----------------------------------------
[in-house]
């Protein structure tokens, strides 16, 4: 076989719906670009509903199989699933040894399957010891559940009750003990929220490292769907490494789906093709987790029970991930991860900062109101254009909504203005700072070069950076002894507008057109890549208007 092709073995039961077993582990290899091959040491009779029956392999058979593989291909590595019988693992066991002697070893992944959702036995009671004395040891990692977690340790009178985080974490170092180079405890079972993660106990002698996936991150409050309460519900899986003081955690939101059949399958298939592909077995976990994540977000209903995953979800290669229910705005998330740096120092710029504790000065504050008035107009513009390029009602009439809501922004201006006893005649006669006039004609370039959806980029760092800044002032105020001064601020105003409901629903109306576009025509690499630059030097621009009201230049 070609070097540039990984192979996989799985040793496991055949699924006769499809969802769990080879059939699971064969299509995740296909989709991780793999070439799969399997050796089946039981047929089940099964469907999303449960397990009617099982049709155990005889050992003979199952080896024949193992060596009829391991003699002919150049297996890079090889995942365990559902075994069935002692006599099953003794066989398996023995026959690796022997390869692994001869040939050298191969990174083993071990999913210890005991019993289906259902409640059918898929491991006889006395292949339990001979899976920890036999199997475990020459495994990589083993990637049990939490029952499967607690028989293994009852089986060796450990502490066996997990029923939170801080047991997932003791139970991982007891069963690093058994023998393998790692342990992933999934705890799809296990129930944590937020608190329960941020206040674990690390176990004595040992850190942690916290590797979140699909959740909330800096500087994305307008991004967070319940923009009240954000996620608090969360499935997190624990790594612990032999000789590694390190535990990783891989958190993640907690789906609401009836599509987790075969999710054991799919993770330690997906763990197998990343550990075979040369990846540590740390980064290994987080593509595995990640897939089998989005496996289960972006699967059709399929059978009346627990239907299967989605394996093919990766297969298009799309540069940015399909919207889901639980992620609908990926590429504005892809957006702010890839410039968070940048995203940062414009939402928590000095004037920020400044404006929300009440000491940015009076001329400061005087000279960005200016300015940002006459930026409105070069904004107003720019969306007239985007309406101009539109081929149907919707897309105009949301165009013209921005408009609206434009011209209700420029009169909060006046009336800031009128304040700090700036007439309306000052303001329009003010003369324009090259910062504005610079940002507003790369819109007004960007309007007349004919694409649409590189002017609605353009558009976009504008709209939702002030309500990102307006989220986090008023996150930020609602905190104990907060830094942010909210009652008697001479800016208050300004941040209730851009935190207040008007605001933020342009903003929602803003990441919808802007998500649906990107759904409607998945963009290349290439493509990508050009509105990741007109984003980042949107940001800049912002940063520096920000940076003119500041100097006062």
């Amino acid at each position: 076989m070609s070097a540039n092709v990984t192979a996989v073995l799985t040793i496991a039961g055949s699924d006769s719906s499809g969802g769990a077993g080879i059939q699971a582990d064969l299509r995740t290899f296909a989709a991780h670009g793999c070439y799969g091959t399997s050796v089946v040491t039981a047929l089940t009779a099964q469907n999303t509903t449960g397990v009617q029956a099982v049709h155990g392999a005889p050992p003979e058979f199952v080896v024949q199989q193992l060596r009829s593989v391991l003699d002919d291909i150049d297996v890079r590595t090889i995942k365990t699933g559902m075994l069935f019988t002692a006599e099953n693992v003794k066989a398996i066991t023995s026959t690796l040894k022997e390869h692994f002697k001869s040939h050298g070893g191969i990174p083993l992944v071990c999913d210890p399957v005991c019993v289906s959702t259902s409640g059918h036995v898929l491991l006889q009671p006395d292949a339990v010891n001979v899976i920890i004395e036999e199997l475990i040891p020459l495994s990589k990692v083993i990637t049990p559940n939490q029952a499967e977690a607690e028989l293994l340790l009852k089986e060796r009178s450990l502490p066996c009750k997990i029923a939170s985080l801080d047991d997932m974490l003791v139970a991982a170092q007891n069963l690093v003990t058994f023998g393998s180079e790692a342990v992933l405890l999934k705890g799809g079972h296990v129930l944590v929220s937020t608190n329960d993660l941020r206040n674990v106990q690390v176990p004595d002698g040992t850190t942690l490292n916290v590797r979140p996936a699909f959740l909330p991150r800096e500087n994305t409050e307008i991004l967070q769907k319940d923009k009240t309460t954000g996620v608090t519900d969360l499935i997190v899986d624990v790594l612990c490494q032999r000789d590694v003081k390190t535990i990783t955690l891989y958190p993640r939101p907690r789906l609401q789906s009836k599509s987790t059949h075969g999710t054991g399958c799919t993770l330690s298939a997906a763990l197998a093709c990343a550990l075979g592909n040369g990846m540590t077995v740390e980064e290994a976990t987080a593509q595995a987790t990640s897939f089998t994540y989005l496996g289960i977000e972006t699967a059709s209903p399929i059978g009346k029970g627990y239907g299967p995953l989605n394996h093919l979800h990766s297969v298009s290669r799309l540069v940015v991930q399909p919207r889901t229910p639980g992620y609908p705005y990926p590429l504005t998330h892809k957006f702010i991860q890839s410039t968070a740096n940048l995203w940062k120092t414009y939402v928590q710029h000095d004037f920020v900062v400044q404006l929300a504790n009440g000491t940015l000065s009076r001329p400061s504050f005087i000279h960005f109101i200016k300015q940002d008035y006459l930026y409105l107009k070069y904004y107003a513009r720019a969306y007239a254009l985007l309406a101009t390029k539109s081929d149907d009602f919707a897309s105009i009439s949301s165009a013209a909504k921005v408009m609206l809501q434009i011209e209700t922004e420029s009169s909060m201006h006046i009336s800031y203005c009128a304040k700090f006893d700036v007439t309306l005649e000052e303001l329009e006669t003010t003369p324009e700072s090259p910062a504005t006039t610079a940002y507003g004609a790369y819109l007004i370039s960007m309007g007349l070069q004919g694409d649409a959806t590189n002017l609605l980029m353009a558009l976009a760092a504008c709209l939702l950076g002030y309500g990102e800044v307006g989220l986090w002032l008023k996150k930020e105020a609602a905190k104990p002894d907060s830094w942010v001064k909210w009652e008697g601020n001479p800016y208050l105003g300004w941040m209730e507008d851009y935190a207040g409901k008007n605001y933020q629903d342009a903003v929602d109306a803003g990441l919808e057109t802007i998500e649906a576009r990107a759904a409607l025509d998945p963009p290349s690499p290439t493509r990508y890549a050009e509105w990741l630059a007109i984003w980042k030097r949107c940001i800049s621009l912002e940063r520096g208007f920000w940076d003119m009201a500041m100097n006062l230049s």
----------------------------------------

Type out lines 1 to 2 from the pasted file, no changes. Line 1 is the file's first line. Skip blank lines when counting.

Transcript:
[in-house]
């Protein structure tokens, strides 16, 4: 076989719906670009509903199989699933040894399957010891559940009750003990929220490292769907490494789906093709987790029970991930991860900062109101254009909504203005700072070069950076002894507008057109890549208007 092709073995039961077993582990290899091959040491009779029956392999058979593989291909590595019988693992066991002697070893992944959702036995009671004395040891990692977690340790009178985080974490170092180079405890079972993660106990002698996936991150409050309460519900899986003081955690939101059949399958298939592909077995976990994540977000209903995953979800290669229910705005998330740096120092710029504790000065504050008035107009513009390029009602009439809501922004201006006893005649006669006039004609370039959806980029760092800044002032105020001064601020105003409901629903109306576009025509690499630059030097621009009201230049 070609070097540039990984192979996989799985040793496991055949699924006769499809969802769990080879059939699971064969299509995740296909989709991780793999070439799969399997050796089946039981047929089940099964469907999303449960397990009617099982049709155990005889050992003979199952080896024949193992060596009829391991003699002919150049297996890079090889995942365990559902075994069935002692006599099953003794066989398996023995026959690796022997390869692994001869040939050298191969990174083993071990999913210890005991019993289906259902409640059918898929491991006889006395292949339990001979899976920890036999199997475990020459495994990589083993990637049990939490029952499967607690028989293994009852089986060796450990502490066996997990029923939170801080047991997932003791139970991982007891069963690093058994023998393998790692342990992933999934705890799809296990129930944590937020608190329960941020206040674990690390176990004595040992850190942690916290590797979140699909959740909330800096500087994305307008991004967070319940923009009240954000996620608090969360499935997190624990790594612990032999000789590694390190535990990783891989958190993640907690789906609401009836599509987790075969999710054991799919993770330690997906763990197998990343550990075979040369990846540590740390980064290994987080593509595995990640897939089998989005496996289960972006699967059709399929059978009346627990239907299967989605394996093919990766297969298009799309540069940015399909919207889901639980992620609908990926590429504005892809957006702010890839410039968070940048995203940062414009939402928590000095004037920020400044404006929300009440000491940015009076001329400061005087000279960005200016300015940002006459930026409105070069904004107003720019969306007239985007309406101009539109081929149907919707897309105009949301165009013209921005408009609206434009011209209700420029009169909060006046009336800031009128304040700090700036007439309306000052303001329009003010003369324009090259910062504005610079940002507003790369819109007004960007309007007349004919694409649409590189002017609605353009558009976009504008709209939702002030309500990102307006989220986090008023996150930020609602905190104990907060830094942010909210009652008697001479800016208050300004941040209730851009935190207040008007605001933020342009903003929602803003990441919808802007998500649906990107759904409607998945963009290349290439493509990508050009509105990741007109984003980042949107940001800049912002940063520096920000940076003119500041100097006062």